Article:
A Descent into Hell: the True Story of an Altar Boy, a Cheerleader, and a Twisted Texas Murder, Kathryn Casey, Harper, $7.99.
There's something about decapitation that has a primal effect, abhorrent yet inescapably fascinating, possessing an atavistic kick. Although removing a fellow human's head and displaying it as an object is an act, like cannibalism and incest, that most of would prefer not to think about, anthropology testifies that there are certainly contemporary tribes of "head-hunters" or even "head-shrinkers," who still indulge in such behavior, and it's disingenuous to believe that our ancestors didn't take part in similar ritual activity.
After all, it wasn't that long ago that severed heads were displayed on the gates of London as a symbol of royal power, and various radical groups still prefer beheading as a method of dispatching their enemies, presumably for its awful, awe inspiring qualities. Even the guillotine, which was developed in a rigidly scientific way as the most humane and efficient method of execution today stands as a universal symbol for bloody terror.
Which (perhaps belatedly) brings me to the subject of this essay, the excellent Kathryn Casey true crime book A Descent into Hell: the True Story of an Altar Boy, a Cheerleader, and a Twisted Texas Murder. Despite Casey's formidable authorial skills, the book would be pretty run of the mill had former altar boy Colton Pitonyak been content to merely shoot and kill former cheerleader Jennifer Cave. It's the "twisted" part that's the grabber, producing the inevitable frisson that makes the book stand out. What contemporary novel can match this passage in which the victim's step-father makes a discovery almost beyond comprehension:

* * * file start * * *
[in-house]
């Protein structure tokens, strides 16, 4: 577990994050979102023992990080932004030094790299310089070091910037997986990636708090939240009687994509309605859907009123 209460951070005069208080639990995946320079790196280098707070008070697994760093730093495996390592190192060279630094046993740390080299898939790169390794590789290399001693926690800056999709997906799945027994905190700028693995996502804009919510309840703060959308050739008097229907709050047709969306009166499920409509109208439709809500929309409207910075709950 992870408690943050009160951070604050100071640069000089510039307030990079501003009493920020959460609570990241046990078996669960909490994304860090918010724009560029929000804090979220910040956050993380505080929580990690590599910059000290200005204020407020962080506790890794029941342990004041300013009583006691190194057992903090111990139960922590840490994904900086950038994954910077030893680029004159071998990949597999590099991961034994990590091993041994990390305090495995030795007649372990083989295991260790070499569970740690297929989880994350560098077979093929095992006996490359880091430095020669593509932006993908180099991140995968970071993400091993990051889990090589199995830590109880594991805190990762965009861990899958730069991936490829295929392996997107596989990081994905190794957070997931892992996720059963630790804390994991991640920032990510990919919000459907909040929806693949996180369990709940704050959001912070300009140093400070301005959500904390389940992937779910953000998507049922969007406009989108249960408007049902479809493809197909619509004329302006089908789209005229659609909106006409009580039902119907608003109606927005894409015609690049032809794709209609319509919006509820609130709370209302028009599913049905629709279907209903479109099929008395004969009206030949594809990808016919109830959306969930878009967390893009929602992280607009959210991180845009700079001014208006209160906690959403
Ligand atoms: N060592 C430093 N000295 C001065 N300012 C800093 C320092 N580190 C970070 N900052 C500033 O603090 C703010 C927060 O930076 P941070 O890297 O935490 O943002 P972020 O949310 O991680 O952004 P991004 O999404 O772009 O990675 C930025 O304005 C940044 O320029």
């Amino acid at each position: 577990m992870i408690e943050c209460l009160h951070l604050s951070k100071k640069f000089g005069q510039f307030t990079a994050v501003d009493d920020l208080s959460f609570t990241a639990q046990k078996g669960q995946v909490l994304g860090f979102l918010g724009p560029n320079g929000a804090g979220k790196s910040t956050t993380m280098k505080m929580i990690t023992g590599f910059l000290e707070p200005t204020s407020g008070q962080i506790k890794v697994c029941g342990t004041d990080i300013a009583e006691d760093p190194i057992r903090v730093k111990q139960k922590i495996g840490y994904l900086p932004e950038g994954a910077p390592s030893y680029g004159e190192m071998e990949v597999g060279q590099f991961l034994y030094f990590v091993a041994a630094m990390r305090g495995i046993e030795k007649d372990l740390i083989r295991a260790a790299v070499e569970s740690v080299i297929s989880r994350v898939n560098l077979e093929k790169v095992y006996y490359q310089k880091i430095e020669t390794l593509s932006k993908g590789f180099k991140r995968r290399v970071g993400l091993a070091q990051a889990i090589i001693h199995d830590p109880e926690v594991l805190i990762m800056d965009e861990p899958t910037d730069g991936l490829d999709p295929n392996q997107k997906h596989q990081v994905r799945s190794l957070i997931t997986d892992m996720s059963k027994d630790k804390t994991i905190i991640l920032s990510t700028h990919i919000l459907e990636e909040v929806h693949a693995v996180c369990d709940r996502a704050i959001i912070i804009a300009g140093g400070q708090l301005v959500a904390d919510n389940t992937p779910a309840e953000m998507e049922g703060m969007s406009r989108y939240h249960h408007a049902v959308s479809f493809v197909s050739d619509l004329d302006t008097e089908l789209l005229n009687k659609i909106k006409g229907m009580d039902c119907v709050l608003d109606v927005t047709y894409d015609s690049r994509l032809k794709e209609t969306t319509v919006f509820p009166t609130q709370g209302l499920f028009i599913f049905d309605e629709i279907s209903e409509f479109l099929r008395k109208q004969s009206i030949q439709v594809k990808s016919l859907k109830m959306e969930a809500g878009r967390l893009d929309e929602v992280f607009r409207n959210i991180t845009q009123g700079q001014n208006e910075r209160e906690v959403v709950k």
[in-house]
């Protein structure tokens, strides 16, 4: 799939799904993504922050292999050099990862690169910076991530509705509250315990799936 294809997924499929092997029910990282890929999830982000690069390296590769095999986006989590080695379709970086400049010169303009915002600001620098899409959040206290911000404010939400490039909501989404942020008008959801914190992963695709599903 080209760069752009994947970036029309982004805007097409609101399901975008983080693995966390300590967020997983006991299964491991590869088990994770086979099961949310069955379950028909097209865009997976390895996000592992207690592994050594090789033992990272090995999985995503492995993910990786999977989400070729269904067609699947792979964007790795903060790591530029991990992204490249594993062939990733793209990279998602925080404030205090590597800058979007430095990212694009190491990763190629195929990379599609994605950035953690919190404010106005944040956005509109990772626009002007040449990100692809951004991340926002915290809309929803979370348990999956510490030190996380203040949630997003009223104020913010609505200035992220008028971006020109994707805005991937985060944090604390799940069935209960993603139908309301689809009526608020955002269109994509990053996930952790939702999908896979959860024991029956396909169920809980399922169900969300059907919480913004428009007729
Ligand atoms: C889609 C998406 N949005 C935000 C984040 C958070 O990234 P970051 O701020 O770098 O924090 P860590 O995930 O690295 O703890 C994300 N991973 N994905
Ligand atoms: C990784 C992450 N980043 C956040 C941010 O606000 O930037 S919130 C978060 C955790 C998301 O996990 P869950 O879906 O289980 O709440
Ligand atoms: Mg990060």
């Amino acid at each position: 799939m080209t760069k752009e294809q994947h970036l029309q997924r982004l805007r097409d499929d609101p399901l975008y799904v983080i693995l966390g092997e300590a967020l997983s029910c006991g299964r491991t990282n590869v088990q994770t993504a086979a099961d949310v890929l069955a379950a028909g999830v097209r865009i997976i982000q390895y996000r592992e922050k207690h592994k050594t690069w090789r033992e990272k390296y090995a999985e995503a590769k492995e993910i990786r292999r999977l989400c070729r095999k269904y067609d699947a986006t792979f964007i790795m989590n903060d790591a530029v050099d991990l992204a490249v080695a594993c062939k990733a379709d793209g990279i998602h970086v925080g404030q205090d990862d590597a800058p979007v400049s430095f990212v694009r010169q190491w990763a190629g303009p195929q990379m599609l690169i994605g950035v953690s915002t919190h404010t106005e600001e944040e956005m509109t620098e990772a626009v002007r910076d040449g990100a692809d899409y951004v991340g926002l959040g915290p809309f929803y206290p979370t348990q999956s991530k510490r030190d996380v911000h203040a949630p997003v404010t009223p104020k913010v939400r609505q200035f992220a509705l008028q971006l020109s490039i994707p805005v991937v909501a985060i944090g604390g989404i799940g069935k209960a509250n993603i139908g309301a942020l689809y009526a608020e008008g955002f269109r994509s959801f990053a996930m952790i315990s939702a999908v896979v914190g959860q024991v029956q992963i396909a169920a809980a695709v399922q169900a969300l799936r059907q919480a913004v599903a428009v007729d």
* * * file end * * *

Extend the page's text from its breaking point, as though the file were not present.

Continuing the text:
When Jim looked down at the bathroom floor, he saw a large trash bag. Without looking inside, he knew what it held. Someone had cut off Jennifer's head.
Or how about this excerpt, bone chilling in its very ordinariness:
Jennifer's head was removed and set on the autopsy table beside her body. She still wore her earrings and her makeup, and, except for stab wounds across the side of her face, she looked remarkably like her Texas driver's licence photo.
The inevitable question becomes — what kind of person would do such a thing? This is where Casey excels, because, as I have said before, True Crime, like any branch of literature, is dependent on character.
At first glance Colton's descent into murder and dismemberment seems inexplicable. His former teachers and jock buddies describe him as an absolutely exemplary person, brilliant and athletic, the ideal student and model young gentleman of privilege. Casey, however, exposes him as a figure familiar to any High School outsider, the two faced phoney who is able to show authority the mask they want to see while morphing into a sadistic bully the moment their attention is diverted. Eddie Haskell, anyone?
Of course his parents and faculty fans don't want to admit they were hoodwinked and blame Colton's downfall on that contemporary boogie man, drugs, and it's to Casey's further credit that she resists this facile explanation. Crystal Meth is indeed nasty, nasty stuff, the allure of which has always eluded me, but no drug can bring out something that's not already there. Take the victim Jennifer Cave for instance, the product of a disordered childhood and a broken home, whose attraction to drugs is cogently explained: